“President Obama and Mitt Romney seemed determined not to discuss climate change in this campaign. So thanks to Hurricane Sandy for forcing the issue: Isn’t it time to talk not only about weather, but also about climate?”
“It’s true, of course, that no single storm or drought can be attributed to climate change. Atlantic hurricanes in the Northeast go way back, as the catastrophic “snow hurricane” of 1804 attests. But many scientists believe that rising carbon emissions could make extreme weather — like Sandy — more likely.”
Bill McKibben goes on the road:
“Bill McKibben is lanky, soft-spoken, scholarly and engaging.”
“And he's in show business now. Still soft-spoken, but very, very angry.”
“On a crisp night earlier this month, a mostly-Gen Next crowd filled the University of Vermont's Allen Chapel to see the dress rehearsal of the coast-to-coast road show that McKibben hopes will ignite a campus movement.”
“"Do the Math" will visit 20 cities starting Nov. 7. It mixes McKibben's grim analysis with a little inspiration and hope, with a goal of inspiring America's youth to righteous anger, and to lead where the grown-ups have utterly failed.”
Source: Climate Central
The National Research Council has just released a must read report on the climate crisis’ impact on security:
“Climate change is accelerating, and it will place unparalleled strains on American military and intelligence agencies in coming years by causing ever more disruptive events around the globe, the nation’s top scientific research group said in a report issued Friday.”
“The group, the National Research Council, says in a study commissioned by the C.I.A. and other intelligence agencies that clusters ofapparently unrelated events exacerbated by a warming climate will create more frequent but unpredictable crises in water supplies, food markets, energy supply chains and public health systems.”
Source: The New York Times
In a new video from NOAA you can watch with your own eyes the record Arctic melt this year:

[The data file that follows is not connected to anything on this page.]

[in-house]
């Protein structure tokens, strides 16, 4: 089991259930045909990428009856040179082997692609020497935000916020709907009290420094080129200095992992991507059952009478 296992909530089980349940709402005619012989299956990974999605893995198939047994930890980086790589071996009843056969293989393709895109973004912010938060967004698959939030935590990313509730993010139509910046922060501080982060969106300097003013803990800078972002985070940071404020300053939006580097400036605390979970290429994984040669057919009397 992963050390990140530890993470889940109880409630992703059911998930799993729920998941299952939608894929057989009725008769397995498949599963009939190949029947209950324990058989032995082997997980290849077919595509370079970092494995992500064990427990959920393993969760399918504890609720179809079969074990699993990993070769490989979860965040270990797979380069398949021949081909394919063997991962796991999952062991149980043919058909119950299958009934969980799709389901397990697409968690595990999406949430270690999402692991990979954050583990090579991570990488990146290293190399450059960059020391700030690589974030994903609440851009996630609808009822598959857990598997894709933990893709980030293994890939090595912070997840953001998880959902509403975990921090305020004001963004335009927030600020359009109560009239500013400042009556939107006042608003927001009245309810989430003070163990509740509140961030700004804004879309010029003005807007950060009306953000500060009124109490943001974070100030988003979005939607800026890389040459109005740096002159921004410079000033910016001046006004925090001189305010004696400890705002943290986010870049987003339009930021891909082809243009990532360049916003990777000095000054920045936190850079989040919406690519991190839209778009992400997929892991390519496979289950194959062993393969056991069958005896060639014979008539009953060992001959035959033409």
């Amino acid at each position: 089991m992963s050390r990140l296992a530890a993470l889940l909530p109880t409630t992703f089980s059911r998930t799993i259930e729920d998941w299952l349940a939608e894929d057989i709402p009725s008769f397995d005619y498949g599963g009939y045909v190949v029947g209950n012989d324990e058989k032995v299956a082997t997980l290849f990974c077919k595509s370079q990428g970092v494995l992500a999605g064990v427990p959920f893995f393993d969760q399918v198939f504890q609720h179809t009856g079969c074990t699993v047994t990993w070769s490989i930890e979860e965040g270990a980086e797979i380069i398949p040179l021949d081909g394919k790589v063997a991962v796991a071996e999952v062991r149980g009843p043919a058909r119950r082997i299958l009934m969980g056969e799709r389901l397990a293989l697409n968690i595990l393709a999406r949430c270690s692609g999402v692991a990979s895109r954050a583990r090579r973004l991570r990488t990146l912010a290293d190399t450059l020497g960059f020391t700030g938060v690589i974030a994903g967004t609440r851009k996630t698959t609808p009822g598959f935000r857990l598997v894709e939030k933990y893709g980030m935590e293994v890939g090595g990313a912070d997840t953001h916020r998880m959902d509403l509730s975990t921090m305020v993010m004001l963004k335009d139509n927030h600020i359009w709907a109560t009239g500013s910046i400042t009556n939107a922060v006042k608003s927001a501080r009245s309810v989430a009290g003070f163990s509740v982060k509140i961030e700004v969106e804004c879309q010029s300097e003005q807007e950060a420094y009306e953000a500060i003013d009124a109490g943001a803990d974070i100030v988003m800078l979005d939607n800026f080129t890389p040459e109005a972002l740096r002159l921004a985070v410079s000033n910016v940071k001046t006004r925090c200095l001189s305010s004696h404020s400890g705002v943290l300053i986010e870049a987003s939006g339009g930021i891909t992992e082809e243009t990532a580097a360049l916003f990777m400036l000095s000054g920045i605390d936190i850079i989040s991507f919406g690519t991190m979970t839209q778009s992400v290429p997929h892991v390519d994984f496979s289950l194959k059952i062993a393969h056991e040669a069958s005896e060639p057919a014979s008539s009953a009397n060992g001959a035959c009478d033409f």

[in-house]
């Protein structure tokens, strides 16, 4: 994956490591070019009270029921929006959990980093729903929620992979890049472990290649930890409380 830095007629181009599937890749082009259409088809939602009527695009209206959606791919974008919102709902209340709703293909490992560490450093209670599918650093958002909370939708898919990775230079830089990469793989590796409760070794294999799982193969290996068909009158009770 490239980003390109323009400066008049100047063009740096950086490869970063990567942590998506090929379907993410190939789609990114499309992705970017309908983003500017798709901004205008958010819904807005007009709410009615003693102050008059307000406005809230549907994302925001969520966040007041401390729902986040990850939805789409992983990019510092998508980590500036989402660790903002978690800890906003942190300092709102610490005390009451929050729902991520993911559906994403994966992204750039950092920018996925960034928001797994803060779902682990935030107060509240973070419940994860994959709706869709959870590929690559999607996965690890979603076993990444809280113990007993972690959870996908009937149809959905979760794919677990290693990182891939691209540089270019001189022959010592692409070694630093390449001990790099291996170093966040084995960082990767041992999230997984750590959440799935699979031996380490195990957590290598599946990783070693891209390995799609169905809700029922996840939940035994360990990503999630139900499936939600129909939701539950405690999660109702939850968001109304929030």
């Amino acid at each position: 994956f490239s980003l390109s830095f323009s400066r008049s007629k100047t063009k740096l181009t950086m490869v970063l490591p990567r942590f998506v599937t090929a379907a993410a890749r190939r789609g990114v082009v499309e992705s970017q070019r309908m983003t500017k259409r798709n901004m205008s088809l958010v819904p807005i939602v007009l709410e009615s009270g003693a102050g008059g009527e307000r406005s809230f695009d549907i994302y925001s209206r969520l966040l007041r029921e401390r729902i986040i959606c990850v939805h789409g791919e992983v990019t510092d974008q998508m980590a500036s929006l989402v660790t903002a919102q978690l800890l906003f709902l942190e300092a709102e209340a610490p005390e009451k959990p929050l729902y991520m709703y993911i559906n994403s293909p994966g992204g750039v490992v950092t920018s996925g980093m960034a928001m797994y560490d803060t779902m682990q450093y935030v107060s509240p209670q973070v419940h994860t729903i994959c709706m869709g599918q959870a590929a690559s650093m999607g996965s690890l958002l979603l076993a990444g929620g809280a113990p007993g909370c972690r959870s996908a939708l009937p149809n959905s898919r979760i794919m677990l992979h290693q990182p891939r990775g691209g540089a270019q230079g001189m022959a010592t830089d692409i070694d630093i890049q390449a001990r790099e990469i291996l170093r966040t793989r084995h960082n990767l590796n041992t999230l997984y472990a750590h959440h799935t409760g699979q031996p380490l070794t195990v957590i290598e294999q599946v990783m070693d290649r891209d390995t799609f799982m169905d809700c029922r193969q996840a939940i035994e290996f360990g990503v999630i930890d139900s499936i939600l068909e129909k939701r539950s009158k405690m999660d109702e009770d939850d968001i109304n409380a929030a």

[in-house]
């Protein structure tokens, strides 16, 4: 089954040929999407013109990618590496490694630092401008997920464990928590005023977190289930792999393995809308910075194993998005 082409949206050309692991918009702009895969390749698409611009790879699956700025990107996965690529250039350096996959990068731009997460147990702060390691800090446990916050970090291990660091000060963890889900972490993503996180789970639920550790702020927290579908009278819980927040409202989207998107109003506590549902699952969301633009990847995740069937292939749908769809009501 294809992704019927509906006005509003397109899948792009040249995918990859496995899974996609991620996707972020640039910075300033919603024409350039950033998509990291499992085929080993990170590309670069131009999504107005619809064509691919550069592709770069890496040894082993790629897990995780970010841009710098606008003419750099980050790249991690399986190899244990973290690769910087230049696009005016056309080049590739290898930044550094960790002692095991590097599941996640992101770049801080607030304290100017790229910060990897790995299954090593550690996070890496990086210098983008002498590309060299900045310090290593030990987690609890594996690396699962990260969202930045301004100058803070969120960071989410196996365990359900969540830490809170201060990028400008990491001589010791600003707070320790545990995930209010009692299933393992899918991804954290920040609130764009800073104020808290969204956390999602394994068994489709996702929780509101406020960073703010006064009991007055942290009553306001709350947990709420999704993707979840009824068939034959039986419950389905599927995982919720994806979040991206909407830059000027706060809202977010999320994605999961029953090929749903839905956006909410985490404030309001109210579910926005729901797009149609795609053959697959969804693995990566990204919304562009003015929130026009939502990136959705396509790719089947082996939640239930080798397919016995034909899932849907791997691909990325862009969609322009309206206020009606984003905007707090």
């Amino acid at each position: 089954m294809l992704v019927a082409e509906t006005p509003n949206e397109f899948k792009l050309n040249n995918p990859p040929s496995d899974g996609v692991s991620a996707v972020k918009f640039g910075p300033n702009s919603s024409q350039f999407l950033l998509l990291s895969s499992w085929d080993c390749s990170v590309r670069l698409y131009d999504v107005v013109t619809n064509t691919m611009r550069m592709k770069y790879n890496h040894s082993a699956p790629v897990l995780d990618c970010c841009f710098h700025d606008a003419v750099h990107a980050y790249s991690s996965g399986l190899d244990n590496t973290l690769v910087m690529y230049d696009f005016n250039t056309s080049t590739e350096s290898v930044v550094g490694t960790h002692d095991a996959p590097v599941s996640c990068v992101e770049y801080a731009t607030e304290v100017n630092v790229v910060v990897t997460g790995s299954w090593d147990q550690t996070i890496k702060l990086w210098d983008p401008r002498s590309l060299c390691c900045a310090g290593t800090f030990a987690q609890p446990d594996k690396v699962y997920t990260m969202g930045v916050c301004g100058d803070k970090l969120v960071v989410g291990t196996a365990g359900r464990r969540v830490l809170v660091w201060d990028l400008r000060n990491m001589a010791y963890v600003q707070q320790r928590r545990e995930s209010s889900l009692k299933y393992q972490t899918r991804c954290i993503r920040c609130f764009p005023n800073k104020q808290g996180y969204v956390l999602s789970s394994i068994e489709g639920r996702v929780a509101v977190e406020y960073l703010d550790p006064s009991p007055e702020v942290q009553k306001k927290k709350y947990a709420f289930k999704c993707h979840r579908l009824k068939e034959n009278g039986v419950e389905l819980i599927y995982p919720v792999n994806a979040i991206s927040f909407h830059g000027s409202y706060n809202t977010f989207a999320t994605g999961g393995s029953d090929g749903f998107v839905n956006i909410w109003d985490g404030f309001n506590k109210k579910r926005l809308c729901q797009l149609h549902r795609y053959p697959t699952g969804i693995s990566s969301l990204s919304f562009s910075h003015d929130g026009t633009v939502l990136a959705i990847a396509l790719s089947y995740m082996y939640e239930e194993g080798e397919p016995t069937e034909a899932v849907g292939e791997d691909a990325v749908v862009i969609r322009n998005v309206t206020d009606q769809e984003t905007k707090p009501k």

“The summer meltback of Arctic sea ice still hadn't reached it's full extent when the National Oceanic and Atmospheric Administration (NOAA) released this video on Monday (best guess was that it would happen within a few days), but what it shows is dramatic enough as it is: you can watch the ice shrink inexorably from January 1 through September 14, 2012, at which point it covers nearly 40 percent less area than its historical average.”
Source: Climate Central
Stephen Colbert once again nails it:
Americans know the dangers of the climate crisis – its time for Washington to catch up:
“Polls have consistently shown that Americans’ understanding of global warming grows with an increase in extreme weather events. In the aftermath of Superstorm Sandy, that number continues to grow.”
“According to a new Rasmussen poll conducted a day before the election and released this morning, 68 percent of American voters said that global warming is either a “very serious” or “somewhat serious” problem. This represents a major increase over the last few years. In 2009, Rasmussen reported that only 46 percent of Americans believed that global warming is a problem. (Interestingly, while more people say they are concerned about the problem, there was a drop in the number of people who say it’s human caused).”
Source: Climate Progress
From the AFP: